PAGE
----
Admiring the Vista

I’m taking a couple of weeks off from the Saturday posts. Specifically, there wasn’t one yesterday because I was prodding around inside my old Dell PowerEdge SC1430 server and trying to get the RAM cooling fan working without any ear-piercing squeals. Dell used a proprietary 5 pin connector on this fan and the cheapest I found online was £25, which feels more than a little excessive and nobody around that price range had it in stock anyway. So I instead took matters into my own hands, which involved removing a wire guard, peeling the sticker off the hub and squirting generous quantities of lithium grease into the little hole. The machine has been running for nearly a day since said bodge was applied and appears happy, so apparently that’s a job well done and the next task is tidying some loose ends and cleaning some crap out of the other fans.

Whilst delving around in one of the local charity shops a few days ago I stumbled across… a boxed, beta release of Windows Vista! The case proclaims it to be part of the Customer Preview Program and it shipped with two DVDs for 32- and 64-bit installs. When booted there’s a watermark on the desktop saying it’s an evaluation copy of Windows Vista Beta 2, gives the build number 5384 and plays Windows XP sounds for events, all of which I know because… well, I installed the 32-bit version on a spare laptop for gits and shiggles.

Unsurprisingly so for something that’s both a beta and Vista it’s very flaky, but some of the problems were fairly extreme for something released to the public; closing the lid suspended the machine which was fair enough but it got stuck making a sound when resuming that only stopped when another played and, after one routine reboot, the login screen completely forgot how to keyboard. I didn’t install any drivers for the wireless network hardware but it couldn’t see the LAN either, so my “plan” to download Chrome and write this post on the Vista install itself fell by the wayside… oh, and it’s a timed beta that I got installed by setting the system clock to late 2006 because the manual said it’d expire at the start of June 2007.

Being curious and resetting the clock back to 2019 whilst writing this post got me a window on boot saying that “your activation period has expired and Windows is no longer working” that didn’t go away when the clock was pushed back again; that’s understandable sure, but it also seems to have completely broken the install since that screen wants to get online to validate any option I select and can’t due to a distinct lack of LAN connection. Instead it just sits there for a few minutes, throws up an “authentication failed” dialog, then rinses and repeats whilst trying to shut down gets it stuck on the “logging off” screen. Oops…

Early steps with Linux

During the last week I’ve been playing a little with Linux. Now, this isn’t my first outing with it because I had a Ubuntu desktop for about six months some three or four years back but it was a secondary machine sat next to my main Windows XP box. This time I’ve gone a little deeper into the rabbit hole, spending six or seven hours last weekend setting up an old Viglen 520S as a commandline Debian box to act as DHCP server to our LAN because the battle weary wireless access point doing the job previously was really starting to struggle with the load placed on it. That was followed by another install of Debian a few days ago onto the Acer TravelMate 2350 I’m currently typing this blog entry with. Neither machine is particularly powerful (the Viglen is the bigger of the two with 1.7GHz of CPU power and half a gig of RAM) but they do the job more than adequately now they’re running.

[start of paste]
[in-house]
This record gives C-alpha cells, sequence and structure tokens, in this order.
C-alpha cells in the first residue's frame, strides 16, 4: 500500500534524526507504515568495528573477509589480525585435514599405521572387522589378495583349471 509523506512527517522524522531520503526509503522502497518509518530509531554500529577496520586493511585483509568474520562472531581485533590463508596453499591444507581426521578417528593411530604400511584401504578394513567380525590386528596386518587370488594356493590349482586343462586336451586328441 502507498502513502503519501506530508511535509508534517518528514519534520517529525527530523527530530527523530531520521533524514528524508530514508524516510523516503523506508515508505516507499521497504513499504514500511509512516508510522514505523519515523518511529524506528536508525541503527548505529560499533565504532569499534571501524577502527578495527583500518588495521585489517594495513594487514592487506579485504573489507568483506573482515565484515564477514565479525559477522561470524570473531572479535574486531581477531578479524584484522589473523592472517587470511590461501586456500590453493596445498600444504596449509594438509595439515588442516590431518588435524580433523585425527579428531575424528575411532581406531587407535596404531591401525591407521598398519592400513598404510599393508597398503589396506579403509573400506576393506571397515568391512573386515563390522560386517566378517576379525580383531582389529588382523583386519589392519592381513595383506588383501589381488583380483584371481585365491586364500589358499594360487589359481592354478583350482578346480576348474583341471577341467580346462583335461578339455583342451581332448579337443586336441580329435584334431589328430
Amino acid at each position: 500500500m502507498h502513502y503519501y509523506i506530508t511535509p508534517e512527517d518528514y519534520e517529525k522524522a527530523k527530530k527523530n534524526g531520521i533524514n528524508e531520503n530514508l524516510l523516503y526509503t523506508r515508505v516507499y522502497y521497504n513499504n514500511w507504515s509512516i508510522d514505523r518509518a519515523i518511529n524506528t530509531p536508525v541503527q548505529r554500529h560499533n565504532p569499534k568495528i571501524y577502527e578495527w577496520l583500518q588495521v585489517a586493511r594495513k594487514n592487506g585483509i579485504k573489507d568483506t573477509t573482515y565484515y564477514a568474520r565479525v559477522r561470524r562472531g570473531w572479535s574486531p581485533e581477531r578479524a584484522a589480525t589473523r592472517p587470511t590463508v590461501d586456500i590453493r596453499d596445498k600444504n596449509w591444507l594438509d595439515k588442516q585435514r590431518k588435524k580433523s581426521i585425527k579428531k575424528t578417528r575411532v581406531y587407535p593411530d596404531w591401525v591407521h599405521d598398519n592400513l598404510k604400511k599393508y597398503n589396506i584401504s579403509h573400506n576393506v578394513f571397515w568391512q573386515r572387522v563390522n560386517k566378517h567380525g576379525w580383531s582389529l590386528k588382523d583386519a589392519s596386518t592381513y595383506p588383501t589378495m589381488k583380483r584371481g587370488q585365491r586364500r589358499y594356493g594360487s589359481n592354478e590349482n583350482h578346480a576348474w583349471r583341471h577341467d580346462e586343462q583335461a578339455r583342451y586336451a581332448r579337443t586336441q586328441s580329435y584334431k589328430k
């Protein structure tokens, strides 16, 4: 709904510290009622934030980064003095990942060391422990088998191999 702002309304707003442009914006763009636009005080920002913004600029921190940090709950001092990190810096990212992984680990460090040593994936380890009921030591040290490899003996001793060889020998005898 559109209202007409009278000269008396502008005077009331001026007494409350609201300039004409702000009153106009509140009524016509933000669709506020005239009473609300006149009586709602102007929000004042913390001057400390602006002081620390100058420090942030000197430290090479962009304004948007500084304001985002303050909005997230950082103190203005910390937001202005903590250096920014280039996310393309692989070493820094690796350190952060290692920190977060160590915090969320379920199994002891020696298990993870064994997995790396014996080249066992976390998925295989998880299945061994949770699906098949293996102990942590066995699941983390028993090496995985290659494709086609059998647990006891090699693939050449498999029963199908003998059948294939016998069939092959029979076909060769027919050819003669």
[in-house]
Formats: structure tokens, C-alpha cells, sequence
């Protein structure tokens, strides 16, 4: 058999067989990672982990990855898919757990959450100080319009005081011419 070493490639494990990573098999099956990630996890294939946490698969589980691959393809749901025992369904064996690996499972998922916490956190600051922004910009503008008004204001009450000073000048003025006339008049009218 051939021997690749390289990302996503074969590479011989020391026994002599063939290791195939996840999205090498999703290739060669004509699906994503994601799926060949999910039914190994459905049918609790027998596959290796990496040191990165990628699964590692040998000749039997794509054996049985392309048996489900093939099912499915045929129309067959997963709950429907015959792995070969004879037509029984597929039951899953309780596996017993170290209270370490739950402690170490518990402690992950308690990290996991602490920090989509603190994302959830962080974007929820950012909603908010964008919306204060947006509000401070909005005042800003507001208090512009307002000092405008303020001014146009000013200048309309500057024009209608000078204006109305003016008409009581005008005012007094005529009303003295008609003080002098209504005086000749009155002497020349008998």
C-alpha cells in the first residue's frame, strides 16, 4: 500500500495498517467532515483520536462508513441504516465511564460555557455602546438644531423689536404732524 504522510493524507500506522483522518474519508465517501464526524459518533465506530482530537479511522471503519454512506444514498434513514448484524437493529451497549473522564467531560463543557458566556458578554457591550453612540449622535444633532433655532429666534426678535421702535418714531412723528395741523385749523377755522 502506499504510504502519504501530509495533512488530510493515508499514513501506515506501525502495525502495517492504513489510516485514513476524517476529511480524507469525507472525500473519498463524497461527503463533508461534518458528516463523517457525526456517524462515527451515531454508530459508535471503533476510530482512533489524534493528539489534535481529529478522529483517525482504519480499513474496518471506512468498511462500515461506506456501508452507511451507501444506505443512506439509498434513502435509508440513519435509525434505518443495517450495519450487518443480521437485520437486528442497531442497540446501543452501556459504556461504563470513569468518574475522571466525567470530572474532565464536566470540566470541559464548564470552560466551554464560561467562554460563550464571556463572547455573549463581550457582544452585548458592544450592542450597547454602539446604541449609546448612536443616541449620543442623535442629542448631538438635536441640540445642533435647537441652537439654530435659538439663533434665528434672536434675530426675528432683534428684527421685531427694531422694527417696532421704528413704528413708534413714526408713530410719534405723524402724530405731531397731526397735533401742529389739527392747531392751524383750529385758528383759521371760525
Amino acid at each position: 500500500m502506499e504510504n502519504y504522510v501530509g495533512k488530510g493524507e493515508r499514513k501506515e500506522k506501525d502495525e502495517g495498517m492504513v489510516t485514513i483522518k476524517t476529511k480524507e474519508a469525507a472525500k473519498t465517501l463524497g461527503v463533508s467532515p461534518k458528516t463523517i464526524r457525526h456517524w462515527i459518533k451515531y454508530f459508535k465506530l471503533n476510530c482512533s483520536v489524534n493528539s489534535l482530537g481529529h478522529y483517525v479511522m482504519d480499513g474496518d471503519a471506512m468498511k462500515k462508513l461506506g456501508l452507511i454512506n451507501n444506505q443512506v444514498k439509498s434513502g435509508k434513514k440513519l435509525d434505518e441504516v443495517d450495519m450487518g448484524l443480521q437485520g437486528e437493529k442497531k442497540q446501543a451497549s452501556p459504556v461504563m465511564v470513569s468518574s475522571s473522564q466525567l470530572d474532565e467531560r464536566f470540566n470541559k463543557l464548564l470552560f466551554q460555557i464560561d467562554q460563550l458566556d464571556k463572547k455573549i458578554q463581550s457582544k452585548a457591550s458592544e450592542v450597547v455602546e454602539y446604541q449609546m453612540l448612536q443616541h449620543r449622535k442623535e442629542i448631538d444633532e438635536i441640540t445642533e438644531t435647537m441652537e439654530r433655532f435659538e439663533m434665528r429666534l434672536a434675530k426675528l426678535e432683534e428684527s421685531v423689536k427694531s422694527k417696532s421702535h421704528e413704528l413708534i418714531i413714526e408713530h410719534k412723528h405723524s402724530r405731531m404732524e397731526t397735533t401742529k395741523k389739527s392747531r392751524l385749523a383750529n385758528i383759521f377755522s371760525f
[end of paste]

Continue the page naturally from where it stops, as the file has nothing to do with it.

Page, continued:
But the result of getting them to that working state is that I now harbour a sort of love/hate relationship with Linux in the sense that, whilst I love the idea of Linux and getting away from Microsoft operating systems, as a n00b I’m surprised by how fiddly it can be to get things working. This is, I suspect, why Linux hasn’t made the massive inroads into the desktop market that supporters felt it should a few years back; if you’ve got some knowledge of computing and don’t mind rooting around (excuse the “pun”) then using most flavours will probably be okay if a little time consuming to begin with, but for the average user who has enough problems keeping a Windows box going, anything more complicated than word processing or perhaps web browsing will be a bloody nightmare!

I’m fairly sure that some of the issues are down to me making a rod for my own back by choosing Debian rather than going for one of the distros that try to make Linux more Windows-like such as the more commonplace Ubuntu or Mint but, with so many options around, that average user I mentioned earlier is probably going to struggle finding one that works for them. And in my case I wanted to install Debian if I ever get around to upgrading my servers so it seemed sensible to get stuck in rather than pussyfooting around with the simplified options. Generally speaking I’m sort of glad I did because, although there’s still a significant distance to go before I feel comfortable with the idea of having a primary work box running Debian and this laptop doesn’t even have sound working right now, I do at least feel smug happy that most of what I’ve attempted so far has worked.

One final and slightly unrelated thing I noticed, when typing this post into Open Office it didn’t flag the word “n00b” as incorrect – I’m not sure if that’s a good thing or not…?